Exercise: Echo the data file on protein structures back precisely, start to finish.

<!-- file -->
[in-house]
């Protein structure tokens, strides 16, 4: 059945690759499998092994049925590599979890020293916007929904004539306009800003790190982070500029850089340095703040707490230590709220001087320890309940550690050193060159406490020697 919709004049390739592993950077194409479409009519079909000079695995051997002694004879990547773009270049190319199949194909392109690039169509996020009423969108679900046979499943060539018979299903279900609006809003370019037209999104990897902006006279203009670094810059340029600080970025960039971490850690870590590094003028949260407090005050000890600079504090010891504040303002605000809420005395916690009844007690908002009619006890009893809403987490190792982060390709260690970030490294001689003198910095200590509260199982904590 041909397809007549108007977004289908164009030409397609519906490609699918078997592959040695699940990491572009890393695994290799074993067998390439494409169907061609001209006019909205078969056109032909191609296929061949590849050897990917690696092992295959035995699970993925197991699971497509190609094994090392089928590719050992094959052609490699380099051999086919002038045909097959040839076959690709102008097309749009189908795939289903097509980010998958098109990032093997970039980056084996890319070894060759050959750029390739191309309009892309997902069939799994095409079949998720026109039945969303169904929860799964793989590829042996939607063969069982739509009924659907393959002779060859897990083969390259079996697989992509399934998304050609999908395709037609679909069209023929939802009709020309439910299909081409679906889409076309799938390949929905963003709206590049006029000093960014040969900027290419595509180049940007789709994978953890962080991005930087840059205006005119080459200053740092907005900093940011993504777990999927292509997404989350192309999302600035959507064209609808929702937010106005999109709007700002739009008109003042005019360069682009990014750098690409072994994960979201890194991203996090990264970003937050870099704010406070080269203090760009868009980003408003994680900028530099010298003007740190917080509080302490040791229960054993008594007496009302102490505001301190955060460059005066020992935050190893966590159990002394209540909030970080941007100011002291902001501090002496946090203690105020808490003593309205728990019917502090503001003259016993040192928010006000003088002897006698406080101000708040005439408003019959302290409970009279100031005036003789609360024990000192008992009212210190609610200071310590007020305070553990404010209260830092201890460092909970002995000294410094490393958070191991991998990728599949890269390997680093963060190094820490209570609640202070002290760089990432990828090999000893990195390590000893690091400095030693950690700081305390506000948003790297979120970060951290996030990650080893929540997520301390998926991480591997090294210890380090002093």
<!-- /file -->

[in-house]
């Protein structure tokens, strides 16, 4: 059945690759499998092994049925590599979890020293916007929904004539306009800003790190982070500029850089340095703040707490230590709220001087320890309940550690050193060159406490020697 919709004049390739592993950077194409479409009519079909000079695995051997002694004879990547773009270049190319199949194909392109690039169509996020009423969108679900046979499943060539018979299903279900609006809003370019037209999104990897902006006279203009670094810059340029600080970025960039971490850690870590590094003028949260407090005050000890600079504090010891504040303002605000809420005395916690009844007690908002009619006890009893809403987490190792982060390709260690970030490294001689003198910095200590509260199982904590 041909397809007549108007977004289908164009030409397609519906490609699918078997592959040695699940990491572009890393695994290799074993067998390439494409169907061609001209006019909205078969056109032909191609296929061949590849050897990917690696092992295959035995699970993925197991699971497509190609094994090392089928590719050992094959052609490699380099051999086919002038045909097959040839076959690709102008097309749009189908795939289903097509980010998958098109990032093997970039980056084996890319070894060759050959750029390739191309309009892309997902069939799994095409079949998720026109039945969303169904929860799964793989590829042996939607063969069982739509009924659907393959002779060859897990083969390259079996697989992509399934998304050609999908395709037609679909069209023929939802009709020309439910299909081409679906889409076309799938390949929905963003709206590049006029000093960014040969900027290419595509180049940007789709994978953890962080991005930087840059205006005119080459200053740092907005900093940011993504777990999927292509997404989350192309999302600035959507064209609808929702937010106005999109709007700002739009008109003042005019360069682009990014750098690409072994994960979201890194991203996090990264970003937050870099704010406070080269203090760009868009980003408003994680900028530099010298003007740190917080509080302490040791229960054993008594007496009302102490505001301190955060460059005066020992935050190893966590159990002394209540909030970080941007100011002291902001501090002496946090203690105020808490003593309205728990019917502090503001003259016993040192928010006000003088002897006698406080101000708040005439408003019959302290409970009279100031005036003789609360024990000192008992009212210190609610200071310590007020305070553990404010209260830092201890460092909970002995000294410094490393958070191991991998990728599949890269390997680093963060190094820490209570609640202070002290760089990432990828090999000893990195390590000893690091400095030693950690700081305390506000948003790297979120970060951290996030990650080893929540997520301390998926991480591997090294210890380090002093």